H.R.968: To amend title 10, United States Code, to change the effective date for paid-up coverage under the military Survivor Benefit Plan from October 1, 2008, to October 1, 2005. The following sponsor was added to this bill giving it a total of 140: Rep. Allyson Schwartz (D-PA-13). To support this bill send a message to your Representative at -- http://capwiz.com/usdr/issues/bills/?bill=7683511
H.R.994: To amend the Internal Revenue Code of 1986 to allow Federal civilian and military retirees to pay health insurance premiums on a pretax basis and to allow a deduction for TRICARE supplemental premiums. The following sponsors were added to this bill giving it a total of 330: Rep. Harold Rogers (R-KY-5), Rep. Marty Meehan (D-MA-5), Rep. Diane Watson (D-CA-33), Rep. Melissa Hart (R-PA-4) & Rep. Louie Gohmert (R-TX-1). To support this bill send a message to your Representative at -- http://capwiz.com/usdr/issues/bills/?bill=7761876
H.R.1366: To amend title 10, United States Code, to expand eligibility for Combat-Related Special Compensation paid by the uniformed services in order to permit certain additional retired members who have a service-connected disability to receive both disability compensation from the Department of Veterans Affairs for that disability and Combat-Related Special Compensation by reason of that disability.
The following sponsors were added to this bill giving it a total of 43: Rep. Ron Lewis (R-KY-2), Rep. Mike Ross (D-AR-4) & Rep. Collin Peterson (D-MN-7). To support this bill send a message to your Representative at -- http://capwiz.com/usdr/issues/bills/?bill=7718711
H.R.2076: To amend title 10, United States Code, to permit certain retired members of the uniformed services who have a service-connected disability to receive both disability compensation from the Department of Veterans Affairs for their disability and either retired pay by reason of their years of military service or Combat-Related Special Compensation. The following sponsor was added to this bill giving it a total of 28: Rep. Collin Peterson (D-MN-7). To support this bill send a message to your Representative at -- http://capwiz.com/usdr/issues/bills/?bill=7728776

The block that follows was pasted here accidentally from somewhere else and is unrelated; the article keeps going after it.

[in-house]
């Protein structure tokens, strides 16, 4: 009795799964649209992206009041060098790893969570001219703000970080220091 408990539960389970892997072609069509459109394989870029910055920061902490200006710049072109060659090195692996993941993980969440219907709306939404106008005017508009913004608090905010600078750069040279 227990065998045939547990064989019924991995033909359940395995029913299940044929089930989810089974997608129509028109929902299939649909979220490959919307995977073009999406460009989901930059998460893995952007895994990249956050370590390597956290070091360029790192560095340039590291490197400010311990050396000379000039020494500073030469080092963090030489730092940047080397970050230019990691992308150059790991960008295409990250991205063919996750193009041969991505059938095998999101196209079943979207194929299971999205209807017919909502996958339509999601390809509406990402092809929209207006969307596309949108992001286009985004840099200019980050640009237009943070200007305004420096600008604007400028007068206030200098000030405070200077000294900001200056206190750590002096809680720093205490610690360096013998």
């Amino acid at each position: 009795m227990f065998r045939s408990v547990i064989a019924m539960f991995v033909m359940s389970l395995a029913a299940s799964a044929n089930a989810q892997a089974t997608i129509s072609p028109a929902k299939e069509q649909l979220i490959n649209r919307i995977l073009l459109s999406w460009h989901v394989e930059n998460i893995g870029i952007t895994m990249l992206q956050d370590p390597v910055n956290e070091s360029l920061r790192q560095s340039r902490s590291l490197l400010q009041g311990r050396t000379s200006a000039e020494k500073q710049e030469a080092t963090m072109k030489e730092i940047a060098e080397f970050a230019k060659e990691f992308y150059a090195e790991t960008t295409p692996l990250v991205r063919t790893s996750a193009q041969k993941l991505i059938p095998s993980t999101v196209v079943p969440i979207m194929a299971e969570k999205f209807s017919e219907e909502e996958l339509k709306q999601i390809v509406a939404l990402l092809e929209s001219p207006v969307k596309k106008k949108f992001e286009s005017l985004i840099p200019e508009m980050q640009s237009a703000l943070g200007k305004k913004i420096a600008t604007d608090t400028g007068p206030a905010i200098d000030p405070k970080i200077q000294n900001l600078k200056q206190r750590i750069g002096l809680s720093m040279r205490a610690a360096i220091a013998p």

H.R.2962: To amend title 38, United States Code, to revise the eligibility criteria for presumption of service-connection of certain diseases and disabilities for veterans exposed to ionizing radiation during military service, and for other purposes. The following sponsors were added to this bill giving it a total of 50: Rep. Cynthia McKinney (D-GA-4) & Rep. Randy Kuhl (R-NY-29). To support this bill send a message to your Representative at --http://capwiz.com/usdr/issues/bills/?bill=7784066
H.R.4949: To amend title 10, United States Code, to prohibit increases in fees for military health care. The following sponsor was added to this bill giving it a total of 155: Rep. John Conyers (D-MI-14). To support this bill send a message to your Representative at -- http://capwiz.com/usdr/issues/bills/?bill=8591231
H.R.4992: To provide for Medicare reimbursement for health care services provided to Medicare-eligible veterans in facilities of the Department of Veterans Affairs. The following sponsors were added to this bill giving it a total of 13: Rep. Dan Burton (R-IN-5), Rep. Mike McIntyre (D-NC-7), Rep. Randy Kuhl (R-NY-29), Rep. Robert Wexler (D-FL-19) & Rep. Silvestre Reyes (D-TX-16) To support this bill send a message to your Representative at -- http://capwiz.com/usdr/issues/bills/?bill=8670886
S.2658: A bill to amend title 10, United States Code, to enhance the national defense through empowerment of the Chief of the National Guard Bureau and the enhancement of the functions of the National Guard Bureau, and for other purposes. The bill was introduced 24 APR 06 by Sen. Christopher Bond (R-MO) and currently has 26 sponsors. To support this bill send a preformatted or edited message to your Senator by using the “Write to Congress” feature at -- www.ngaus.org.
Note: 160 days until Election Day. Make your vote count. Be sure you are registered to vote.
[Source: USDR Action Alerts 16-31 May 06 ++]
Lt. James “EMO” Tichacek, USN (Ret)
Director, Retiree Assistance Office, U.S. Embassy Warden & VITA Baguio City RP
PSC 517 Box RCB, FPO AP 96517
Tel: (760) 839-9003 or FAX 1(801) 760-2430; When in RP: (74) 442-7135 or FAX 1(801) 760-2430
Email: firstname.lastname@example.org. When in Philippines email@example.com